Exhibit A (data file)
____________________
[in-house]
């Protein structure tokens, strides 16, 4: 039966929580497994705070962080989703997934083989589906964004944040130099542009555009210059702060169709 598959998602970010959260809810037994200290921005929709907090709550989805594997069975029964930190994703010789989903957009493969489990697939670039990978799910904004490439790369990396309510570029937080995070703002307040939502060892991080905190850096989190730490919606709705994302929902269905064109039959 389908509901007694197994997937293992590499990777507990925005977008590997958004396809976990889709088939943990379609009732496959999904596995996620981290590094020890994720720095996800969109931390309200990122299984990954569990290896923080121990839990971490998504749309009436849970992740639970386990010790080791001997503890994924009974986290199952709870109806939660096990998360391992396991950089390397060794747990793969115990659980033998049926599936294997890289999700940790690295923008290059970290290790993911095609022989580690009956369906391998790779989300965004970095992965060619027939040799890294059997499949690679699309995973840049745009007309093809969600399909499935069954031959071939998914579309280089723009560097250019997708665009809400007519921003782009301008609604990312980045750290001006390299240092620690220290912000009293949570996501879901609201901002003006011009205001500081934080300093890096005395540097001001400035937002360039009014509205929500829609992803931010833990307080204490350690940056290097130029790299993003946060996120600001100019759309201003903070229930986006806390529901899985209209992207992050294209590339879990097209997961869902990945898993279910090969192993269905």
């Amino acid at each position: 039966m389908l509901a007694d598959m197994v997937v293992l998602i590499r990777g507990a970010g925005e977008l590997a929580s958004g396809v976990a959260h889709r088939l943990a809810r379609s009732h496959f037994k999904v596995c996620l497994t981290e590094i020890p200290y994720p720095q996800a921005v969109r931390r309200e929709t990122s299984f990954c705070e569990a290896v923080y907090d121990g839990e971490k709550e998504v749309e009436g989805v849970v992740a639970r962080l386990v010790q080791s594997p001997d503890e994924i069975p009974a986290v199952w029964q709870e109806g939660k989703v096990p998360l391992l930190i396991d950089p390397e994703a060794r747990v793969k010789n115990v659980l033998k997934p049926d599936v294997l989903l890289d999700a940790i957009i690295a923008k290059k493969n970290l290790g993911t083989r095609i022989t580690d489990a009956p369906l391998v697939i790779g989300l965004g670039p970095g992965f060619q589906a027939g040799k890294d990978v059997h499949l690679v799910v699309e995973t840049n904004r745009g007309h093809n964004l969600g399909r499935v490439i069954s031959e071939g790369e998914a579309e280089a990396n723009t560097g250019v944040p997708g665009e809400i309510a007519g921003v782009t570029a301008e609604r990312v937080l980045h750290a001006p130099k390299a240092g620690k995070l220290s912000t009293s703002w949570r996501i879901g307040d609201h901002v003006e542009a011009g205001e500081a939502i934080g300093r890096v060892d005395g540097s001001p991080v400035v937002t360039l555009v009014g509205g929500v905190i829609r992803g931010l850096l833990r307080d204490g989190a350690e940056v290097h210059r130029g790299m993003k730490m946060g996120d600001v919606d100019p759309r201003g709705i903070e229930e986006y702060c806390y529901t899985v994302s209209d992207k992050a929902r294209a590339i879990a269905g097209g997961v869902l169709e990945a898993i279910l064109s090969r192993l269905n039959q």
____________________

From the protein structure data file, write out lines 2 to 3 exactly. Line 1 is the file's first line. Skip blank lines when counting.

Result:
């Protein structure tokens, strides 16, 4: 039966929580497994705070962080989703997934083989589906964004944040130099542009555009210059702060169709 598959998602970010959260809810037994200290921005929709907090709550989805594997069975029964930190994703010789989903957009493969489990697939670039990978799910904004490439790369990396309510570029937080995070703002307040939502060892991080905190850096989190730490919606709705994302929902269905064109039959 389908509901007694197994997937293992590499990777507990925005977008590997958004396809976990889709088939943990379609009732496959999904596995996620981290590094020890994720720095996800969109931390309200990122299984990954569990290896923080121990839990971490998504749309009436849970992740639970386990010790080791001997503890994924009974986290199952709870109806939660096990998360391992396991950089390397060794747990793969115990659980033998049926599936294997890289999700940790690295923008290059970290290790993911095609022989580690009956369906391998790779989300965004970095992965060619027939040799890294059997499949690679699309995973840049745009007309093809969600399909499935069954031959071939998914579309280089723009560097250019997708665009809400007519921003782009301008609604990312980045750290001006390299240092620690220290912000009293949570996501879901609201901002003006011009205001500081934080300093890096005395540097001001400035937002360039009014509205929500829609992803931010833990307080204490350690940056290097130029790299993003946060996120600001100019759309201003903070229930986006806390529901899985209209992207992050294209590339879990097209997961869902990945898993279910090969192993269905």
């Amino acid at each position: 039966m389908l509901a007694d598959m197994v997937v293992l998602i590499r990777g507990a970010g925005e977008l590997a929580s958004g396809v976990a959260h889709r088939l943990a809810r379609s009732h496959f037994k999904v596995c996620l497994t981290e590094i020890p200290y994720p720095q996800a921005v969109r931390r309200e929709t990122s299984f990954c705070e569990a290896v923080y907090d121990g839990e971490k709550e998504v749309e009436g989805v849970v992740a639970r962080l386990v010790q080791s594997p001997d503890e994924i069975p009974a986290v199952w029964q709870e109806g939660k989703v096990p998360l391992l930190i396991d950089p390397e994703a060794r747990v793969k010789n115990v659980l033998k997934p049926d599936v294997l989903l890289d999700a940790i957009i690295a923008k290059k493969n970290l290790g993911t083989r095609i022989t580690d489990a009956p369906l391998v697939i790779g989300l965004g670039p970095g992965f060619q589906a027939g040799k890294d990978v059997h499949l690679v799910v699309e995973t840049n904004r745009g007309h093809n964004l969600g399909r499935v490439i069954s031959e071939g790369e998914a579309e280089a990396n723009t560097g250019v944040p997708g665009e809400i309510a007519g921003v782009t570029a301008e609604r990312v937080l980045h750290a001006p130099k390299a240092g620690k995070l220290s912000t009293s703002w949570r996501i879901g307040d609201h901002v003006e542009a011009g205001e500081a939502i934080g300093r890096v060892d005395g540097s001001p991080v400035v937002t360039l555009v009014g509205g929500v905190i829609r992803g931010l850096l833990r307080d204490g989190a350690e940056v290097h210059r130029g790299m993003k730490m946060g996120d600001v919606d100019p759309r201003g709705i903070e229930e986006y702060c806390y529901t899985v994302s209209d992207k992050a929902r294209a590339i879990a269905g097209g997961v869902l169709e990945a898993i279910l064109s090969r192993l269905n039959q």